Being pinched in dilemmatic and difficult circumstances, what role should Islam as a revealed religion play to cure the situation, particularly in combatting violence which is now overwhelming some parts of the Arab world and other Muslim countries, such as Pakistan, Afghanistan, and Indonesia? To answer this question, this paper offers three recommendations: (1) the Muslims all over the world, in Arab countries in particular, should rethink honestly and seriously that Islam always means peace, in theory and in practice. Therefore, any violation to the doctrine of peace, by committing violence and terrorism, for instance, is no doubt a serious betrayal to the very teaching of Islam; (2) though Islam as a civilization has to a great extent lost its creative vitality and capacity to contribute something fresh and meaningful to humanity at large, this does not mean that this weak condition cannot be changed fundamentally provided the Muslims are hambly ready to learn science, technology, and wisdom from others; (3) Violence and terrorism suffered also by Muslims in certain areas should not incite them to do the same, because it is absolutely contradictory to their own religion. But an attact or invasion on any Muslim territory by alien forces should be met and expelled courageously and firmly. If this happens, all Muslim nations have the religious obligation and duty to demonstrate their solidarity to help the nation being invaded. Though these ideals are far from the present reality of Muslims, the authentic teachings of Islam remain there forever to guide the Muslims all the time. Who knows one day the Muslims would readily awaken from their long sleep to change dramatically their downtrodden condition and fate, due particularly to their own serious historical mistake and carelessness. Now it is high time for the Muslims to monitor themselves openly and nakedly. In one of the Qur’anic verses, we read: “Verily, God will not change the condition of a people, unless they change their inner selves.”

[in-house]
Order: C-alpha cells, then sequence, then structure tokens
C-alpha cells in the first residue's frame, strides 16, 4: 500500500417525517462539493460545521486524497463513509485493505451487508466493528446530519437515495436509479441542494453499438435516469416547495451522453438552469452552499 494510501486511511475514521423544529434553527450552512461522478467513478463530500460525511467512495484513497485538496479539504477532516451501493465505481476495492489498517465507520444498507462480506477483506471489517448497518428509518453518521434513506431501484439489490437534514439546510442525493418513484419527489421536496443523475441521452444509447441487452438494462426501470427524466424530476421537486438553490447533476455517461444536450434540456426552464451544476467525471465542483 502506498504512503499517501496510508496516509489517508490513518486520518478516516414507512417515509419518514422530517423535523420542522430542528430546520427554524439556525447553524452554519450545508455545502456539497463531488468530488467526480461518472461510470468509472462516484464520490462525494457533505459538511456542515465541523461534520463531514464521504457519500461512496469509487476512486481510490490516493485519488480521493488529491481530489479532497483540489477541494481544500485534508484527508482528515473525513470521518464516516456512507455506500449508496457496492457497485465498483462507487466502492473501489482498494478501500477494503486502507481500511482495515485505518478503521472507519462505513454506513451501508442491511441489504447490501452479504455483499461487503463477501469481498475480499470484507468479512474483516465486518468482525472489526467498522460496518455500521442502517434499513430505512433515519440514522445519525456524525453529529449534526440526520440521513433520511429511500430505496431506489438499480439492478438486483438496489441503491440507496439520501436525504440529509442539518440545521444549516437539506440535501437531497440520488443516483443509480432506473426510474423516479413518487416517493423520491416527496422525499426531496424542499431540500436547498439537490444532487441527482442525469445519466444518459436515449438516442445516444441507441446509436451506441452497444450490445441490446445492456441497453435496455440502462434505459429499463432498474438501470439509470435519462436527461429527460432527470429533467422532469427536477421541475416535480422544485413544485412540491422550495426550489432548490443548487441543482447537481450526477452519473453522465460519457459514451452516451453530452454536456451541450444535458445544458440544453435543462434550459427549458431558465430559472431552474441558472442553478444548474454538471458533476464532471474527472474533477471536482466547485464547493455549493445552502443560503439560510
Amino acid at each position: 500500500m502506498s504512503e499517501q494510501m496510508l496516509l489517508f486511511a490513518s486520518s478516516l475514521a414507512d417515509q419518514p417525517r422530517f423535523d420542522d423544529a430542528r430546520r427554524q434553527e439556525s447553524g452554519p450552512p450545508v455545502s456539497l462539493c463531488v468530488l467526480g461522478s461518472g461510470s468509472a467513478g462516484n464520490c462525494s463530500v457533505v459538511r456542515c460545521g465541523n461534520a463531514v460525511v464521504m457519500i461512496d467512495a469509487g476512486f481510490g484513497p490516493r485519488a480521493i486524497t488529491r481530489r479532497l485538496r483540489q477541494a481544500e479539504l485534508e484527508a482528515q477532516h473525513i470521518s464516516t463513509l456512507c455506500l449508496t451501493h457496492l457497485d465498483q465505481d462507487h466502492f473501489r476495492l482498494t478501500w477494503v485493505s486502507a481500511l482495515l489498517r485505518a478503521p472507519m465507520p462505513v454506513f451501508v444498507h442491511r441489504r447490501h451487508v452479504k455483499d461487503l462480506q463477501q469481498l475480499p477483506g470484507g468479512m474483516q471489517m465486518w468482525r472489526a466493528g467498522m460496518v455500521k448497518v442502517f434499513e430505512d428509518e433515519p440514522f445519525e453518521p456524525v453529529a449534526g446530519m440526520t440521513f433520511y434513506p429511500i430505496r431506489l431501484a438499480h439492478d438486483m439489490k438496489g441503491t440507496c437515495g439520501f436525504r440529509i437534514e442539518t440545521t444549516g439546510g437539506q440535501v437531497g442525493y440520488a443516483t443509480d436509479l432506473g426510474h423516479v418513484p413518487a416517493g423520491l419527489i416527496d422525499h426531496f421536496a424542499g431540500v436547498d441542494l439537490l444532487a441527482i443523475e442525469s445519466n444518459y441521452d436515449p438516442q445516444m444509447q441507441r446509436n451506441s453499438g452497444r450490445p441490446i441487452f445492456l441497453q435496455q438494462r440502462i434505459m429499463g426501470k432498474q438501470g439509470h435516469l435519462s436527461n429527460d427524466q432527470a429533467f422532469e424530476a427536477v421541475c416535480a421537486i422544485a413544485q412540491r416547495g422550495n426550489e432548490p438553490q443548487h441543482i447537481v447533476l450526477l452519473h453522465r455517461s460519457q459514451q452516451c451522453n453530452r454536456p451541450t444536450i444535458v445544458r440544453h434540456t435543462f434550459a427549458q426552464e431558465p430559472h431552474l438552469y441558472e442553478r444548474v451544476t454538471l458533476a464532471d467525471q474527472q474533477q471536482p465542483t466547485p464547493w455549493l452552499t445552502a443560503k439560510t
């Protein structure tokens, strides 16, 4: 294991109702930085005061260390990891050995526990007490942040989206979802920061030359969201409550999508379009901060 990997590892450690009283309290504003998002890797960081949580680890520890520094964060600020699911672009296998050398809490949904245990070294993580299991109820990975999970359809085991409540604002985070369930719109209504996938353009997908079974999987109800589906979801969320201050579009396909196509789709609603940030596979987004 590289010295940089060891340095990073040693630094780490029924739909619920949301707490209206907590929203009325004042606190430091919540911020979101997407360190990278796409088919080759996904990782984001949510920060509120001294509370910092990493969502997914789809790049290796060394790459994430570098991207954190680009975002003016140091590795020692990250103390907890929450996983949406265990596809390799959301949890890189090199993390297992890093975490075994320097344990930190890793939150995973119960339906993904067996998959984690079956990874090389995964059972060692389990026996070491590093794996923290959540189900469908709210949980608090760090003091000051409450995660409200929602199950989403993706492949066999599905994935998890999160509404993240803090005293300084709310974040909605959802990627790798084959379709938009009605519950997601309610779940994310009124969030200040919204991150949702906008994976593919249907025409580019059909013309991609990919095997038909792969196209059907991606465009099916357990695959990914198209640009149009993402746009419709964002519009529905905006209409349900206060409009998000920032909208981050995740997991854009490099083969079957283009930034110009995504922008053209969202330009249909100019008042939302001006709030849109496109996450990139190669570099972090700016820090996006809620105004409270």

(Presented in the 2nd World Peace Forum, Jakarta, June 26, 2008)
Jakarta, June 26, 2008
 Bertrand Russell, Why I am not a Christian. New York: Simon and Schuster, 1957, p. v.
 Ibid., p. 202.
 See the Qur’an s. al-Hujurāt: 10.
 One of the best informations on the Muslim intellectual contribution to humanity, see John R. Hayes, (ed.), The Genius of Arab Civilization: Source of Renaissance. Cambridge, Massachusetts: The MIT Press, 1983.
 See Thomas L. Friedman, “Martin Luther King?” The New York TimesOnline, January 24, 2007, p. 1. Adonis’ statement on the Arab today’s fiasco is originally based on his interview from Paris with Dubai TV, March 11, 2006, translated by Memri.
 The Qur’an s. al-Ra’d: 11.
Sumber artikel: www.maarifinstitute.org